These predictions have proven wrong.
Instead, the outsourcing industry — the international conglomeration of firms that provide services in information technology, customer care, finance, human resources, engineering, procurement, real estate and facilities management, and data analytics, among other offerings, that replace in-house selling, general, and administrative (SG&A) functions — is becoming ever more sophisticated and, for many customers, indispensable. In 2004, the International Data Corporation (IDC) valued the annual global business process outsourcing (BPO) market at $382.5 billion, a 10.8 percent jump over 2003. IDC estimates that by 2009 the market will hit $641.2 billion. Such growth — nearly 11 percent per year — is a testament to how thoroughly outsourcing is now woven into the fabric of international commerce.
This growth has also left suppliers with a variety of questions about the future of the services they provide. And for the corporate customers who contemplate introducing or expanding an outsourcing strategy, especially for those who have experimented with outsourcing unsuccessfully, a significant level of apprehension and uncertainty remains.
This dichotomy — visible but isolated failures on one side, complex but resoundingly successful outsourcing deals on the other — leads to two conclusions. First, the industry has not stabilized to the point where outsourcing any particular business activity is a guaranteed safe choice. Second, much value can be obtained from outsourcing if it’s done right, and there clearly is a right way to do it.
“Most companies that are outsourcing for the first time don’t know how to approach it,” says Ralph Szygenda, the chief information officer of the General Motors Corporation. Over the last decade, Mr. Szygenda has taken his company through three distinct and highly complicated phases of IT outsourcing that have led to $12 billion in savings and a complete technological overhaul. An evolving set of skills, not just at GM but at dozens of companies on both the supplier and the customer side, is coalescing into a body of best practices as the industry matures.
The pioneers of these practices are today’s outsourcing virtuosos. On the supply side, they’re creating instruments of unprecedented power for delivering global business performance. And on the demand side, they’re learning to play those instruments with unprecedented mastery. No individual or company has all the answers, but a clear view is emerging of how the industry should continue to meet the challenges of a fast-moving marketplace with ever more demanding customers and how companies can fashion the most effective outsourcing approach for the future. We discussed these insights with five leaders in charge of successful outsourcing programs at Procter & Gamble, Innovene (a chemicals firm), Duke Energy, General Motors, and Texas electric utility TXU, and with leaders of five prominent providers of outsourcing services: TCS, 24/7 Customer, Augmentum, Cognizant, and IBM.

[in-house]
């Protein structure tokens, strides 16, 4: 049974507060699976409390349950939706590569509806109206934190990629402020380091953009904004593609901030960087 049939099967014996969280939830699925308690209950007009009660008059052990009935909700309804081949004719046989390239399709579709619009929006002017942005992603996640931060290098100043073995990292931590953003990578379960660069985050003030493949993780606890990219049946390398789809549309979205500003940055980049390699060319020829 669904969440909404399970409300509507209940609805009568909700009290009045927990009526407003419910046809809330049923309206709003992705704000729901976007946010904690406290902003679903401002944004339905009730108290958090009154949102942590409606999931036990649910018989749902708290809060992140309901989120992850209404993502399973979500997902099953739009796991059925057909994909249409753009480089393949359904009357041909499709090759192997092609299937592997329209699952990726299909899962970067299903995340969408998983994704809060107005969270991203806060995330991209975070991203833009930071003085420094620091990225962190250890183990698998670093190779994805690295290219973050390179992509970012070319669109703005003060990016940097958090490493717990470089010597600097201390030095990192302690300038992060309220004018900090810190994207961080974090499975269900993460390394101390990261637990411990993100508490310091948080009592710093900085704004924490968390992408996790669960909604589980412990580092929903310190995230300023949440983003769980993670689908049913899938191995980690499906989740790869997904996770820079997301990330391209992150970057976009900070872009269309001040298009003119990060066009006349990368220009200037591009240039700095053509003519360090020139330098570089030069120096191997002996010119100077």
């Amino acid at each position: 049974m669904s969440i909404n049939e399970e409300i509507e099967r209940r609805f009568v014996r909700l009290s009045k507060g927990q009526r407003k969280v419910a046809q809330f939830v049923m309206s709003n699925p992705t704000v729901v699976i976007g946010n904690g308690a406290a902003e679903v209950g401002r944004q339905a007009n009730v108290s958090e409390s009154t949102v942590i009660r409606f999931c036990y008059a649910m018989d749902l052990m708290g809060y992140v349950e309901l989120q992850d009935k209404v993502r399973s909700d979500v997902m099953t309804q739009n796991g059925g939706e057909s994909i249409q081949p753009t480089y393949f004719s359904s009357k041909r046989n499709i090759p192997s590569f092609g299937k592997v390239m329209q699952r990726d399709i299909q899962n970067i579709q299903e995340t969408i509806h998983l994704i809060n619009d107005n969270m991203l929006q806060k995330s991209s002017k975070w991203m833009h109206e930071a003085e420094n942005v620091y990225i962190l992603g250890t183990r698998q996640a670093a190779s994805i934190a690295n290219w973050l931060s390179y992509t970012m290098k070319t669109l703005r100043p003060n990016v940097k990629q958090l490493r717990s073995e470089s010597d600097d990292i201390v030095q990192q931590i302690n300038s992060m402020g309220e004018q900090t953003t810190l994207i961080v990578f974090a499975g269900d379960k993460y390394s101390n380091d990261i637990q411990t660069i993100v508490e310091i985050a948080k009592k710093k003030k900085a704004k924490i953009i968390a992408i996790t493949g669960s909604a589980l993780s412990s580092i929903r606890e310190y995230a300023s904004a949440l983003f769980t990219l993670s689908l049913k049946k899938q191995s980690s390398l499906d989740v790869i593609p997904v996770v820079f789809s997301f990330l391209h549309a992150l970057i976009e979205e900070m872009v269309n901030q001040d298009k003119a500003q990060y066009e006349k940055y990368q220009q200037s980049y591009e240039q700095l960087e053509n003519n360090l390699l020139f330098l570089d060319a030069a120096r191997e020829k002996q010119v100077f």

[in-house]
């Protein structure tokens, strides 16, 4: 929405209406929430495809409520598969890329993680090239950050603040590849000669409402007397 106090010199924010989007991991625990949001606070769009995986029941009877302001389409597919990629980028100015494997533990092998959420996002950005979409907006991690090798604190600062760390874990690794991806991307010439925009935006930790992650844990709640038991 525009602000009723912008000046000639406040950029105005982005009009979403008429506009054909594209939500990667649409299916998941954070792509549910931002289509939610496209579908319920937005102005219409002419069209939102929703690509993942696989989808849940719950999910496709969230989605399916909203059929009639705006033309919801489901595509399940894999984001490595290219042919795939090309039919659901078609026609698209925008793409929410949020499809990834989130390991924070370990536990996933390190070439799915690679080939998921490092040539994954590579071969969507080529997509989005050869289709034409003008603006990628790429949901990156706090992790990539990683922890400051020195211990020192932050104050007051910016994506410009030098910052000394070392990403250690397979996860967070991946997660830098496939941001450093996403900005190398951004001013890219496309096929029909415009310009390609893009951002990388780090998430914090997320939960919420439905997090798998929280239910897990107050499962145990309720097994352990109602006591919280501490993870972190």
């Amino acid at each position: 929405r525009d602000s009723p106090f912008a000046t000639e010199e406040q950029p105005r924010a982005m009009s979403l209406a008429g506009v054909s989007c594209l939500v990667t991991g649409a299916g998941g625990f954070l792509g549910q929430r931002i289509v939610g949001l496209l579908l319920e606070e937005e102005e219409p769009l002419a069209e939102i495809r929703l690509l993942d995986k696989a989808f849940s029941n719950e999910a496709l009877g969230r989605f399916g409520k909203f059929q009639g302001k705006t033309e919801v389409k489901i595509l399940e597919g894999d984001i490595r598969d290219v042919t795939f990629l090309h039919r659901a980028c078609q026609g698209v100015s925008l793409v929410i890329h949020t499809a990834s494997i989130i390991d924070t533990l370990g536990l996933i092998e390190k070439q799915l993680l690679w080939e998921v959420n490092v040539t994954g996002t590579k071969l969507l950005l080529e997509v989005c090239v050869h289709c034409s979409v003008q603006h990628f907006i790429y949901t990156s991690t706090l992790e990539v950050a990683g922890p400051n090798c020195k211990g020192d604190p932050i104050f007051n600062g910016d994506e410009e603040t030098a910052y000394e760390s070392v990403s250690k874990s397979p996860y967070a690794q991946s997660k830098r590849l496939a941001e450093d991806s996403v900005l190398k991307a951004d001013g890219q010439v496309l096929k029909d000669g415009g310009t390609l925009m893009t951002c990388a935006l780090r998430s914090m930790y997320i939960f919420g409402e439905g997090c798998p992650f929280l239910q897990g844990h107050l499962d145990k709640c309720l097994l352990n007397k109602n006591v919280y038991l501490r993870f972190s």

The Industry Matures
To a casual observer, the outsourcing industry might well appear to share many characteristics with the dot-com economy. It is caught up in a classic boom business environment, with all the exuberance, hype, and dynamism that attend industries in the midst of wild expansion. The market appears to be going in two directions. On one hand, compelled by what appears to be expanding business opportunities, the BPO market is attracting many new firms from different segments of the IT services industry, such as software providers, data center outsourcers, and offshore application developers. On the other hand, the market has embarked on its first major wave of consolidation as the larger firms with deep pockets gobble up smaller competitors and expand their capabilities.